Some do, some don't; some will, some won't; I might ...

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  6. #13
    Contributing Member smle addict's Avatar
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    Thanks for that, NORTHOF60. This is truly a slippery slope: I am pretty heavy into lee-enfields and lee-metfords. With this Ross purchase, I can feel the slow infection of Ross' starting to take hold!

    I've already seen other Mk II's for sale, and I'm fighting the temptation to buy more. They are truly a mechanical marvel, and a dream to shoot.
    Last edited by smle addict; 11-24-2019 at 12:41 PM.

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    Contributing Member NORTHOF60's Avatar
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    I was thinking that very thing (LOL), while I was taking my dog for a walk this morning: "This way leads to madness ....".
    Some do, some don't; some will, some won't; I might ...

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    Advisory Panel Surpmil's Avatar
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    Quote Originally Posted by smle addict View Post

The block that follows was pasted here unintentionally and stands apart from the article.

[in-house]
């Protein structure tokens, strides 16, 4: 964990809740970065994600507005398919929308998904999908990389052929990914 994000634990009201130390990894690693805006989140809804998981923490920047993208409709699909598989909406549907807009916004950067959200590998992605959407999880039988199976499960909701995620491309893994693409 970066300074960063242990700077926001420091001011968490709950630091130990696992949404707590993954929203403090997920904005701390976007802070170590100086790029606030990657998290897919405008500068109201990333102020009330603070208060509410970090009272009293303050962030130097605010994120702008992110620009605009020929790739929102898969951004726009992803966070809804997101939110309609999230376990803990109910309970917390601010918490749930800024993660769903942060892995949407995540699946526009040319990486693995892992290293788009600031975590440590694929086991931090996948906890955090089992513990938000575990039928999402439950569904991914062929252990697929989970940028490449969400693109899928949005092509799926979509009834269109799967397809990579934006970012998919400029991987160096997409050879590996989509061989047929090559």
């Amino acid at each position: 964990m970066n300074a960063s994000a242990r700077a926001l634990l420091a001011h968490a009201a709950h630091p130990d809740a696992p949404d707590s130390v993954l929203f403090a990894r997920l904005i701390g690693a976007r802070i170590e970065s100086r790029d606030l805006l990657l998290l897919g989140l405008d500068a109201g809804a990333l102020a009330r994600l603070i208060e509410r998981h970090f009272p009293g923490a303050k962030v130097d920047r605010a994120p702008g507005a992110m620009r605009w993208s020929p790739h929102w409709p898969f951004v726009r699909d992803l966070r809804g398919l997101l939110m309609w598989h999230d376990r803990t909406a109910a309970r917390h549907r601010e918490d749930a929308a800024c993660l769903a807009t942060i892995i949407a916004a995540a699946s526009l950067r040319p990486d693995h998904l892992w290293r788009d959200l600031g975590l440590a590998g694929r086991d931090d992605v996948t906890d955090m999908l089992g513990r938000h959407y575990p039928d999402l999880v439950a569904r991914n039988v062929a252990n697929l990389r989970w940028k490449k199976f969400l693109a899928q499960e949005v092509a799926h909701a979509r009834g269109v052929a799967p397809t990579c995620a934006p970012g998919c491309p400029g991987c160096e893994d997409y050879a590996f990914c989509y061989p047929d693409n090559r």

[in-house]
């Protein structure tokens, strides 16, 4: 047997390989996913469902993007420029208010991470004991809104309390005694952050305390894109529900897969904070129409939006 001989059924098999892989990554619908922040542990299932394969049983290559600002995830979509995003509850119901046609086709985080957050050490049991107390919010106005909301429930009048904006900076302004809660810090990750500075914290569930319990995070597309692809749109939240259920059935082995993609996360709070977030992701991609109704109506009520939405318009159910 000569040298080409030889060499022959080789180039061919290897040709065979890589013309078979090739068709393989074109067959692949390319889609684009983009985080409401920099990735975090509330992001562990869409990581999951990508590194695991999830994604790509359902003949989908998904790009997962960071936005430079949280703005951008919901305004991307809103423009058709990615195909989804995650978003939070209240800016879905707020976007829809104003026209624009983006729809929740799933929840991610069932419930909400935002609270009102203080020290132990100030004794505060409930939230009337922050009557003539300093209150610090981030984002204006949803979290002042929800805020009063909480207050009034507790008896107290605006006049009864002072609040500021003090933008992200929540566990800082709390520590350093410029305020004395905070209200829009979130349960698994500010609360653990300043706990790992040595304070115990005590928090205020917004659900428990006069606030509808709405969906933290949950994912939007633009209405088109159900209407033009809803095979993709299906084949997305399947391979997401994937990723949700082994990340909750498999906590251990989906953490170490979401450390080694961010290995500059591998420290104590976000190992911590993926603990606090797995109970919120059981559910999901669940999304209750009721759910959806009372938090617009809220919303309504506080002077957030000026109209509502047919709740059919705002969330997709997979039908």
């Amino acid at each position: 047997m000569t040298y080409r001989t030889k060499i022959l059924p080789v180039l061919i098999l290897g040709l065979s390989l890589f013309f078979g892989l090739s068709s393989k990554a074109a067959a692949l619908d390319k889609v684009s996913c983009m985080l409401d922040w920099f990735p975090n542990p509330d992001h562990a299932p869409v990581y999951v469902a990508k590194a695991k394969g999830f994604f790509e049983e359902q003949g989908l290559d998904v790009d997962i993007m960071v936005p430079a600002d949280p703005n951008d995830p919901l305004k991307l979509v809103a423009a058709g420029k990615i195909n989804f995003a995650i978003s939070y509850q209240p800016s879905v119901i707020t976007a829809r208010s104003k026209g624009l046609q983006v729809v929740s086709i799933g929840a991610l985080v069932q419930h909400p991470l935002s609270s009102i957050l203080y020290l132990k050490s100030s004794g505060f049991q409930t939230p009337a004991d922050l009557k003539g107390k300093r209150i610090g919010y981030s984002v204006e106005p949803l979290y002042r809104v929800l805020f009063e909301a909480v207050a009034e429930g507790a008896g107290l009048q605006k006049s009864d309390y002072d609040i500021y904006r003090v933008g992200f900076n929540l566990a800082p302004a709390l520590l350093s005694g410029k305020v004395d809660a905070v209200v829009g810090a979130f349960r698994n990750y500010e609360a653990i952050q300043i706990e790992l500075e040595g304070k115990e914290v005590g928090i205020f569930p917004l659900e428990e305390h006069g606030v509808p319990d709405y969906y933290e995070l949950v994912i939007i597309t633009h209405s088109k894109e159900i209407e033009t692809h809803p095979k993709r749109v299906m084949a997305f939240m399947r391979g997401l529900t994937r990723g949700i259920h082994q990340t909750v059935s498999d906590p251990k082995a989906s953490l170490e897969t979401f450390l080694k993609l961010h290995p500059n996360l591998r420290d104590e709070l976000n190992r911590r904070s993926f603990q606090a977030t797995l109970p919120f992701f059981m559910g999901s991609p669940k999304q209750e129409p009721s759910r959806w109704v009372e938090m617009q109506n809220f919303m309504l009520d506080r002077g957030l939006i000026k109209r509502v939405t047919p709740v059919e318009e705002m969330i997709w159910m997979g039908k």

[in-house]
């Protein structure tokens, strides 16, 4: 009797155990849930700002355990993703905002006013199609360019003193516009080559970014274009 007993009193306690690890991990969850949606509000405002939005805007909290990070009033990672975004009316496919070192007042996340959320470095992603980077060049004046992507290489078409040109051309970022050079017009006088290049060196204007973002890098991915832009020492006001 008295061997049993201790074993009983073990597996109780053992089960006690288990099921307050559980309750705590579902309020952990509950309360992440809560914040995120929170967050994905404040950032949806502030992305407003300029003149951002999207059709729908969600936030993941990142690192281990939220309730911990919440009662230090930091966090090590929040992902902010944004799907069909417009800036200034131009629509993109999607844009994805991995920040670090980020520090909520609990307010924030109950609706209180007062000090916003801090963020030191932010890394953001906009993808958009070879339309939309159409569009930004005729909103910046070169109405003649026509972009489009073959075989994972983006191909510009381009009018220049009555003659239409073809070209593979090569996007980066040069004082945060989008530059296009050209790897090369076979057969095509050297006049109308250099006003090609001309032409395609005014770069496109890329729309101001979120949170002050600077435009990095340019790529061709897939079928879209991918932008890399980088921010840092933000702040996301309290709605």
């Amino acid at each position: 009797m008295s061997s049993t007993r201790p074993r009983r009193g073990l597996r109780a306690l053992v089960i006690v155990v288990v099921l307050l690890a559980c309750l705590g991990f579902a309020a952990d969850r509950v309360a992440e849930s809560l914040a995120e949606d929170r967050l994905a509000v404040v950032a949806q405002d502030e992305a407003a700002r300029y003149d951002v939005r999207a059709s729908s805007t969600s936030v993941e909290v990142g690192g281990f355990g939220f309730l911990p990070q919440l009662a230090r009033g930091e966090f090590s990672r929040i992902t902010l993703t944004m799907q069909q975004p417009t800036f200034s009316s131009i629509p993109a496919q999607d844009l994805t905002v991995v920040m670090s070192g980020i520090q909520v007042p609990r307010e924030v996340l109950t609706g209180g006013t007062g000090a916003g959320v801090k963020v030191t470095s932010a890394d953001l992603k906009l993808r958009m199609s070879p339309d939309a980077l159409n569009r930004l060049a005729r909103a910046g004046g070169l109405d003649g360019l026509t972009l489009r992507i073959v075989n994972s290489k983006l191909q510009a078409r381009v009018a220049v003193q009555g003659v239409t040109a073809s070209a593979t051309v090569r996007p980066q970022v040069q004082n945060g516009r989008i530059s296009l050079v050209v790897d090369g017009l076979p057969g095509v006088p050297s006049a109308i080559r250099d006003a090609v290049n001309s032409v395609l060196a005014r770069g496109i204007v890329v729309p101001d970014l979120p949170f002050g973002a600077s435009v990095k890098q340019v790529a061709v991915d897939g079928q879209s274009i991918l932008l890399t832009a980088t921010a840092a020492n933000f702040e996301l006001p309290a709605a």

I did manage to find five serial numbers!

    More pics...
    I'm not sure those are serial numbers despite appearing to be. Those numbers when seen, never seem to correspond to the rifle serial number, and Ross did not serial number bolts for some unknown reason.
    "Men occasionally stumble over the truth, but most pick themselves up and hurry off as if nothing had happened." W.L.S.C..

  9. #16
    Contributing Member smle addict's Avatar
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    Follow up on this Ross

    I did hear back from the IODE/Ontario. They have an excellent records-keeping department, and filled in the back story of Mr. Palmer and this Ross rifle. Very interesting reading:

    "I understand that IODE Canadaicon has been contacted by a gentleman asking for information about a Canadian manufactured rifle that he purchased at an estate sale in California.
    An inscription on the butt-plate reads, “Presented by the Alexandra Chapter, Imperial Order Daughters of the Empire, To Upper Canada College, Won by CDP Palmer, 1908”.